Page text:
Describing the actions of Johnson Controls, Inc. (JCI) as "outrageous" and "extortionate," management at Exide Corporation responded today to a lawsuit filed by JCI against the company.

Earlier this month Robert A. Lutz, Chairman of the Board and Chief Executive Officer, and John R. Van Zile, General Counsel, were contacted by both the chief operating officer and general counsel of JCI. In those contacts JCI threatened to sue Exide, claiming JCI lost a significant customer (Sears) to Exide in 1994 because of improper payments made by Exide's former management to a Sears employee. Each JCI officer said JCI would drop the claim, which they valued at $50 to $100 million, if Exide would make certain commercial concessions to JCI.

In a letter from JCI's general counsel, dated June 12, 2000, JCI confirmed its "desire to discuss a possible transaction involving a part of Exide's battery business and the possible resolution of claims that Johnson Controls or its subsidiaries has or may have against Exide arising out of what we understand to be instances of commercial bribery of a representative of Sears, Roebuck and Co. by members of Exide's former upper management. Our information on this topic has come from public records that were made available to Johnson Controls last fall."

In a letter to JCI Chairman and Chief Executive Officer James H. Keyes dated June 14, 2000, Exide's chairman said, "JCI's unfounded threats to obtain favorable business treatment or otherwise interfere with Exide's business are unethical, improper, and legally actionable."

"It is indeed unfortunate that relations between JCI -- a company I have personally always held in high regard -- and Exide have deteriorated to the point of litigation. However, Exide will not be pressured into making economic concessions under the threat of a lawsuit. There may be those who view Exide's pending acquisition of GNB Technologies as a window of vulnerability and be tempted to take advantage of it. That would be a serious miscalculation," Lutz said today.

Management at JCI, while acknowledging no independent knowledge of any improper payment, referred to allegations of such a payment made in late 1995 or 1996, long after Exide assumed the Sears business.

The threat and lawsuit came after Exide received approval from federal regulators to proceed with its acquisition of GNB Technologies from Pacific Dunlop, LTD. While the acquisition is still pending the completion of due diligence and financing, the acquisition would strengthen Exide's competitive position in the North American automotive battery market, where JCI is the market share leader.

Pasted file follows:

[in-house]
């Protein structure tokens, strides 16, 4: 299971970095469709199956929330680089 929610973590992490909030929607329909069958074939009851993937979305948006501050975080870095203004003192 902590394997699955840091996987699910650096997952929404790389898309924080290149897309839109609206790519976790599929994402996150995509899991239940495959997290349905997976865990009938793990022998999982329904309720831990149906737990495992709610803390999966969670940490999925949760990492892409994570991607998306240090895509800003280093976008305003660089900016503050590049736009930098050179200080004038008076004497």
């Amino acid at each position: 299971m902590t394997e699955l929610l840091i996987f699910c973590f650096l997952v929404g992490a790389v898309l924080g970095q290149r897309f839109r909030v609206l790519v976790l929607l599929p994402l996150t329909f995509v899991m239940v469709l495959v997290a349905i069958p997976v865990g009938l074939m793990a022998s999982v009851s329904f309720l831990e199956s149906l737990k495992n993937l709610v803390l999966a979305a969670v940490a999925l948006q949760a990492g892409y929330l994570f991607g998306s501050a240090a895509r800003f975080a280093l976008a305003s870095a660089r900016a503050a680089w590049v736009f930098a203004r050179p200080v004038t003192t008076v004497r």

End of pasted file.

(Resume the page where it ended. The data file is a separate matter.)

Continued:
Exide believes that JCI's allegations are unfounded and that the threats and subsequent lawsuit have only been used to pressure Exide into commercial concessions and to potentially interfere with the GNB acquisition. Exide does not believe that the suit will have any material adverse affect on the company. Exide will file a civil counter-claim and is considering referring the matter to the appropriate authorities for possible criminal prosecution.

Allegations of an alleged improper payment to Sears were made public over a year ago as part of a Florida Attorney General investigation. The issue received further attention as a result of a claim and counterclaim between Sears and Exide in 1999, litigation Exide filed against former management, other litigation related to alleged "used as new" claims, as well as publicity related to a federal investigation of Sears automotive businesses, including batteries manufactured by Exide and sold by Sears.

Exide Corporation, with annual revenues of approximately $2.2 billion and operations in 23 countries, is the world's largest manufacturer of automotive and industrial lead-acid batteries and a leader in electric storage solutions. Further information about Exide's businesses and products is available at www.exideworld.com.